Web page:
According to the Fairtrade Foundation there are over 4,500 Fairtrade certified products. In 2011, UK consumers have spent over £1.2billion on Fairtrade-certified goods, a rise in consumption by 12% from the previous year. For more information see this press release and figures for individual countries from Fairtrade International.
Producers are guaranteed a minimum price on their product regardless of fluctuations in market price and independent of the retail price of the final manufactured product. This ensures that producers receive a stable and agreed upon price every time. This is scrupulously monitored and audited by international Fairtrade systems to ensure that producers, farmers, workers and local communities are getting a fair deal.
The amount producers receive is negotiated between the producers and the exporter or importer. The retail price of a product is agreed upon between the product manufacturer and retailer.
In addition to the minimum price, farmers and producers receive a social premium to enable them to invest in their communities.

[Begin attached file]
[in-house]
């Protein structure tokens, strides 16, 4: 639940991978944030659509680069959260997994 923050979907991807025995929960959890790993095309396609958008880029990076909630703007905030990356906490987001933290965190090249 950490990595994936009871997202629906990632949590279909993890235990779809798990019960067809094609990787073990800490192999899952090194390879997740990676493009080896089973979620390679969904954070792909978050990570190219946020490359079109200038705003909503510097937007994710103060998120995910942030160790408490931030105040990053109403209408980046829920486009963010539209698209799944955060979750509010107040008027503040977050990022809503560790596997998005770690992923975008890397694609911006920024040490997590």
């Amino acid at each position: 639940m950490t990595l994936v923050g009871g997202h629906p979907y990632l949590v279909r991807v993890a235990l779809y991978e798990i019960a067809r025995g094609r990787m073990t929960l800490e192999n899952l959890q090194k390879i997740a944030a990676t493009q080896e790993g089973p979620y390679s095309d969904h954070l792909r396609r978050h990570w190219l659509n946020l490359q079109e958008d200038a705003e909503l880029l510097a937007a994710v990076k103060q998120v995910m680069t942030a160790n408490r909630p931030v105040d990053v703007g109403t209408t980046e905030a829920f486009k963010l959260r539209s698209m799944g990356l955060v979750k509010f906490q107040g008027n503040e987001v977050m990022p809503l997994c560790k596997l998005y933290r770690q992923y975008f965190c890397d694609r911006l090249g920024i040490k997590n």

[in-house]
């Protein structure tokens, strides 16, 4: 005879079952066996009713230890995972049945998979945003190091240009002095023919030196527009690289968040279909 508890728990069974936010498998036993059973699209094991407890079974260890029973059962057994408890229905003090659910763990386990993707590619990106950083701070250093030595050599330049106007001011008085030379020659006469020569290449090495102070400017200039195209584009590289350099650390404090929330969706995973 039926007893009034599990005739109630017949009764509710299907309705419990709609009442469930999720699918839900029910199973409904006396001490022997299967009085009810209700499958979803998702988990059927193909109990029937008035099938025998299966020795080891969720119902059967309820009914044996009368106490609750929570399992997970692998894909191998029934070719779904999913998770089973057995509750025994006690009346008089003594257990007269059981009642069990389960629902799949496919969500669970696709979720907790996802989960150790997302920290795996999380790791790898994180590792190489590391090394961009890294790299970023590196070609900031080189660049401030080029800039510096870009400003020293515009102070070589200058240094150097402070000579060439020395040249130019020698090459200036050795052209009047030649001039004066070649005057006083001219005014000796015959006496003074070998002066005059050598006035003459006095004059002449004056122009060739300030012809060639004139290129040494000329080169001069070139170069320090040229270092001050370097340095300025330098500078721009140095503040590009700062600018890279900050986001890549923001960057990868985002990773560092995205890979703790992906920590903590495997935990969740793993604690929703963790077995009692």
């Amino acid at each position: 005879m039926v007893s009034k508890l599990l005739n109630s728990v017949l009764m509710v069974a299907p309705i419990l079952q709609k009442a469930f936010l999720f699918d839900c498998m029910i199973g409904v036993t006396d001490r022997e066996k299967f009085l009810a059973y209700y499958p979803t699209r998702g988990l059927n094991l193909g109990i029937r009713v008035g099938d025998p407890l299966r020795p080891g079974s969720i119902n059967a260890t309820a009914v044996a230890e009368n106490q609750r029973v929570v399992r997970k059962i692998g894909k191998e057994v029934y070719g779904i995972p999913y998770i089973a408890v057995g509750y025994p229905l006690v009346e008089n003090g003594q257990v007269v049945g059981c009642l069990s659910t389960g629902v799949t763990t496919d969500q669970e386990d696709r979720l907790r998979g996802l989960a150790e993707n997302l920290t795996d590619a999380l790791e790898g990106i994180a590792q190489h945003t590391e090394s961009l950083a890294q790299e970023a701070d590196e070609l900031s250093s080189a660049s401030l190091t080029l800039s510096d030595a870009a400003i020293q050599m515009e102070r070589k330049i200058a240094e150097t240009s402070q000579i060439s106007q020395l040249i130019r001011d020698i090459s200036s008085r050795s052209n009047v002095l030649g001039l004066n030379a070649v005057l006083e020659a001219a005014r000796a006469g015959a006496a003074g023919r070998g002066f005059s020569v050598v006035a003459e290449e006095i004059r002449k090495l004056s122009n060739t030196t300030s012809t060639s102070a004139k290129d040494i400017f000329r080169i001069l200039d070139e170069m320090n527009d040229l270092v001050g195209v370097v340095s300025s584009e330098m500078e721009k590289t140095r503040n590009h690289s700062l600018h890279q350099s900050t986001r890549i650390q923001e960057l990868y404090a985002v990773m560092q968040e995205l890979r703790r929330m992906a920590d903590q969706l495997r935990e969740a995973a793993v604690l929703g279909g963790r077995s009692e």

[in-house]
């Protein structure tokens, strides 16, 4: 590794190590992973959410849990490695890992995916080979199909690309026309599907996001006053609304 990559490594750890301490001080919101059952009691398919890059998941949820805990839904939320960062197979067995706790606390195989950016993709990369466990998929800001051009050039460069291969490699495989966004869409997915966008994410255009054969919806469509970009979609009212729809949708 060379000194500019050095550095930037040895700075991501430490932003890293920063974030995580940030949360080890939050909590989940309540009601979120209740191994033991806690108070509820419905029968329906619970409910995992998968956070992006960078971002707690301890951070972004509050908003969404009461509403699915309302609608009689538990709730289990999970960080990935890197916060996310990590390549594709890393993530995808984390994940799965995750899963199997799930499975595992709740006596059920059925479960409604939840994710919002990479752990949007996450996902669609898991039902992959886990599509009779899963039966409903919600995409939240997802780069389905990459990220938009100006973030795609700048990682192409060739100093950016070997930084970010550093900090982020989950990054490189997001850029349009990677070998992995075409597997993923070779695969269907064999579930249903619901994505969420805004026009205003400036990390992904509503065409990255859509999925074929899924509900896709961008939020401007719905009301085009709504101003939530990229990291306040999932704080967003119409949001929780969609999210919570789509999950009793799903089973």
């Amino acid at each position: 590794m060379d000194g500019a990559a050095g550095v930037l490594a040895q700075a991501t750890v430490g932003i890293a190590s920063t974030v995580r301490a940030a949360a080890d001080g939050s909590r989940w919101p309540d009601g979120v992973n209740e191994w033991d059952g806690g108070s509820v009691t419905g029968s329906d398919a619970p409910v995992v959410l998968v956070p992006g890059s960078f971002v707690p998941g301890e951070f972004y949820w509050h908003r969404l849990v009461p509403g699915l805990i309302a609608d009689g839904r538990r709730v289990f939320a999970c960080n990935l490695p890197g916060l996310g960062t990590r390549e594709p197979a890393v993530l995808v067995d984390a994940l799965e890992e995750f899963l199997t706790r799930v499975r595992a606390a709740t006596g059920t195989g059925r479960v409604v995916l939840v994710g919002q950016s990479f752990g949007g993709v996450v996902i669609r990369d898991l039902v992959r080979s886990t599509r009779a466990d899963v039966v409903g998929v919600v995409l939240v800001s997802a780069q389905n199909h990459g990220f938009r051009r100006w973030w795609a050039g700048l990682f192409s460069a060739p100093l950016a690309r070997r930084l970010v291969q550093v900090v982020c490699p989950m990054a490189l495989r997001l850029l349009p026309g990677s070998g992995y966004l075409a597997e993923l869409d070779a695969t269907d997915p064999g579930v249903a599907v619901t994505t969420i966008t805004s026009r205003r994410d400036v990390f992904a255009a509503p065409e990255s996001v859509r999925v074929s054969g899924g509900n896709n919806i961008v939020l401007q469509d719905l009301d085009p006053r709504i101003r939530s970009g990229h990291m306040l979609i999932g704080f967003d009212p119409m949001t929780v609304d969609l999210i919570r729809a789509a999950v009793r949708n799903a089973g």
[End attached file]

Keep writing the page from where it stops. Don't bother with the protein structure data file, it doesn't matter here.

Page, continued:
This money is used to support building community centres, schools, roads and many other community projects. Crucially, it is the farmers and workers themselves who decide what to spend this money on.
‘For a product to carry the FAIRTRADE Mark on the front of its packaging, any ingredient that can be Fairtrade must be traded on Fairtrade terms. For a chocolate bar this means 100% of the volume of cocoa and sugar (and any other eligible ingredient) must have been purchased on Fairtrade terms, which includes additional Fairtrade premiums paid to farmers of $200 per tonne of cocoa and $60 per tonne of sugar, which they invest in programmes to improve their own lives and local communities.’
See here for more information.
‘For most Fairtrade products including bananas, other fresh fruits, coffee, flowers, nuts, rice, spices and more, a review of UK trading standards in 2009 introduced new, stronger rules into the Fairtrade system, requiring these products to be physically traceable. This means they must be labelled and kept separate at every stage of their journey from the farmers groups to the shop shelves.
The Fairtrade Foundation’s trading standards have stipulated strong rules to require products to be physically traceable from their point of origin to the shop shelves. The rules stipulate that they must be clearly labelled and kept separate from other non-fair trade products during their journey.
This is easily done for such items as bananas, coffee and flowers, to name but a few.’
See here for more information.